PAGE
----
Readability: a tool for surviving reading online

Readability : An Arc90 Lab Experiment from Arc90 on Vimeo.

I have lived in a world without print media, and it is horrible. Until a couple of weeks ago, when I found a source for cheap issues of Newsweek International in Nanjing, my news diet has been entirely digital. Armed with Newsweek, and a shipment of magazines (Time, the Atlantic Monthly, Harper’s, New Yorker, among others) from a visiting friend made me realize again how much the switch to digital reading has affected news consumption. If my experience is any indication of the future of newspapers and magazines, I’m frightened for our collective sanity and eyes. Readability has saved my life, or at least, made reading online a lot less awful. Don’t get me wrong, it’s still bad, but the news has once again become…well…readable.

I’ve been reading the news online for most of the time that I’ve been aware of the news. In fact, I don’t think I really remember a time when I’ve read the news when most news wasn’t available online, generally for free. The change from print to digital has ruined my reading habits. First, without a ready supply of print media, I’m without the news over breakfast, in the subway or bus, waiting in a doctor’s office, in a park, during a lull between assignments, nodding off at bedtime…. A raggedy looking, folded up periodical has been a constant companion. Moving to China a couple years ago, though, all but eliminated print journalism from my life.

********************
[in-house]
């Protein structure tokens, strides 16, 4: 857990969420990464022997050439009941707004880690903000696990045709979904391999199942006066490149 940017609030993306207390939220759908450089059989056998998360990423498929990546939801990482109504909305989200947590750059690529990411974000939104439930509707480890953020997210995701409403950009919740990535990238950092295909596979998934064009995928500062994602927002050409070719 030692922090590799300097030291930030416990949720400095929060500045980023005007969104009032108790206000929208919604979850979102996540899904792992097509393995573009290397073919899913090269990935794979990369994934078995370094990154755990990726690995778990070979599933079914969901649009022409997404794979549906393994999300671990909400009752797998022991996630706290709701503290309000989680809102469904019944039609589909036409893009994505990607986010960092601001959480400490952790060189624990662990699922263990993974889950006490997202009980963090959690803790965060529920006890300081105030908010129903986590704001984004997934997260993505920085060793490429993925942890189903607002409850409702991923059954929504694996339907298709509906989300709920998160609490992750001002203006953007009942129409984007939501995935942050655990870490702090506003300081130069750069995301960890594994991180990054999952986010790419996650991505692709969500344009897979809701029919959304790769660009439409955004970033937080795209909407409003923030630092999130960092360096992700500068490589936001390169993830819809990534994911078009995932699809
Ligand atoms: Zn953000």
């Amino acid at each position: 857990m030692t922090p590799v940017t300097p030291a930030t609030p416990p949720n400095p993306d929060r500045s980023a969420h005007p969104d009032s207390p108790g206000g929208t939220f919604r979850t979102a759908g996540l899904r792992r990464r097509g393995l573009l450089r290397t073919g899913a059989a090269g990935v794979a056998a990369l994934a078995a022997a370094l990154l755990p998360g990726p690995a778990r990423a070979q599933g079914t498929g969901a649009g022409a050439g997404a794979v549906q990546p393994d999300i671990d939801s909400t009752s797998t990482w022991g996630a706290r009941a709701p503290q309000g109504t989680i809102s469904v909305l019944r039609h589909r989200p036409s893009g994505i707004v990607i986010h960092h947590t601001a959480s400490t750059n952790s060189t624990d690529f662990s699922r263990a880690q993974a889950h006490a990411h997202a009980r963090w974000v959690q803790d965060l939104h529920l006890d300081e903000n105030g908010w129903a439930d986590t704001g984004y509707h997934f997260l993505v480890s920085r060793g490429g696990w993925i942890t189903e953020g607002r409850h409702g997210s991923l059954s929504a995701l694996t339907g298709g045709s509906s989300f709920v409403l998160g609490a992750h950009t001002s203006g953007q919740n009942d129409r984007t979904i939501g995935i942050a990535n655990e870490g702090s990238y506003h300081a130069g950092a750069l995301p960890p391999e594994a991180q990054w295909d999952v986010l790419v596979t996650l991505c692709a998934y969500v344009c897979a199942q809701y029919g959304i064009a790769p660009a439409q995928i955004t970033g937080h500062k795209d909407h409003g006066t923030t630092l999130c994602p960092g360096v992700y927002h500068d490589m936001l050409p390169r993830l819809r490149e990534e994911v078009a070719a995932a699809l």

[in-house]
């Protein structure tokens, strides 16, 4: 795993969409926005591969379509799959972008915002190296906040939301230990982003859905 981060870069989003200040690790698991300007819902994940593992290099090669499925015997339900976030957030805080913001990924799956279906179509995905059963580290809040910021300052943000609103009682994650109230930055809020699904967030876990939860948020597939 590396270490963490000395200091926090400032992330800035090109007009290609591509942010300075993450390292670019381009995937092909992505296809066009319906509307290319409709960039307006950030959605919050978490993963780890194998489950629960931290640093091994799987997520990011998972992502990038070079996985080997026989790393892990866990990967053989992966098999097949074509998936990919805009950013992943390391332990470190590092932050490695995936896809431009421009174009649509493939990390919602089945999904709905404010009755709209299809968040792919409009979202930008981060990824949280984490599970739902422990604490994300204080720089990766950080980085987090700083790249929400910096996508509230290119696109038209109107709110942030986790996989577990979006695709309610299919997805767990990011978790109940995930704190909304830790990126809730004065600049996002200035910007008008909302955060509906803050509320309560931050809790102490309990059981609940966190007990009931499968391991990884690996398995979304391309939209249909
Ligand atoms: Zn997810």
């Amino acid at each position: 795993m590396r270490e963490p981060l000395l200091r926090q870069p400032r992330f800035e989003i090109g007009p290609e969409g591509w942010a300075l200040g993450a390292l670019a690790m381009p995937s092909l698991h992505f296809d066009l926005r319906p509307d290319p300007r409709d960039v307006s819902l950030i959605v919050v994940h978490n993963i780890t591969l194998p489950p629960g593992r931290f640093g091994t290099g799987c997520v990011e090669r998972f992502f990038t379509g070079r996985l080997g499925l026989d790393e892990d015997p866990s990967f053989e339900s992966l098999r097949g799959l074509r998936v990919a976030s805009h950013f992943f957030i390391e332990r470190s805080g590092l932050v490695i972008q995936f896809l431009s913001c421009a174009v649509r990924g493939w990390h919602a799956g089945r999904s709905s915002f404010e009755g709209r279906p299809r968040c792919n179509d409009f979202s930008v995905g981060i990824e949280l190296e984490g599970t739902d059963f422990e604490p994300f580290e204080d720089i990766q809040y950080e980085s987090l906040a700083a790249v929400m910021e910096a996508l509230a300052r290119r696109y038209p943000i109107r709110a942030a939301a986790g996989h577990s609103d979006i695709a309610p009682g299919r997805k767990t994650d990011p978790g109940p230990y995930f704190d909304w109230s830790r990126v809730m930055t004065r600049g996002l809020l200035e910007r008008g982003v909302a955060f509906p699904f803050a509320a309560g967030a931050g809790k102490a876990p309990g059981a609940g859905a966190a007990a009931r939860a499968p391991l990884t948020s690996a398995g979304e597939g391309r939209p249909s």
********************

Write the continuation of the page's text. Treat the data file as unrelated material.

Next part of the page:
On the screen, I can’t concentrate on an article for more than a few minutes (a new email has come in, or maybe there’s just one more picture that needs to be toned…). Long form articles spread over multiple pages are annoying at best. More than that, I sit looking at a screen plenty already during the day, and would rather relax while reading than hunch staring at a bright monitor. The Kindle might solve this problem a little, but have you seen how awful the New York Times looks on a Kindle?

And let’s not forget about how completely unreadable most major media sites actually are. With ads, blurbs, top right and left navigation bars, and the like, it can be hard to find the content, especially when reading the local newspaper sites. While some sites provide a no-frills printable version of articles, not all media give the option. Enter Readability, a customizable bookmarklet that automatically eliminates page cruft and resizes the page to a custom width, type size, and typeface. I think I’m in love. Put the bookmarklet in your toolbar and click on it when you’re on an unreadable page. More often than not, you’ll get a perfect-sized column of easily readable text that is exactly the article you want to read and nothing more. Photography included in the article will be interspersed throughout the text, though captions sometimes end up looking like part of the next. It isn’t perfect, but it’s a far sight better than every newspaper and magazine website currently on the internet.

Another great option that I used to use is the Multi-Column Articles greasemonkey script (wikipedia explanation of greasemonkey), but I haven’t been impressed with greasemonkey support in Chrome, my new browser of choice. The usefulness of that script, which emulates a newspaper’s multi-column layout, is limited to a dozen or so websites, though most of the big news sites are covered.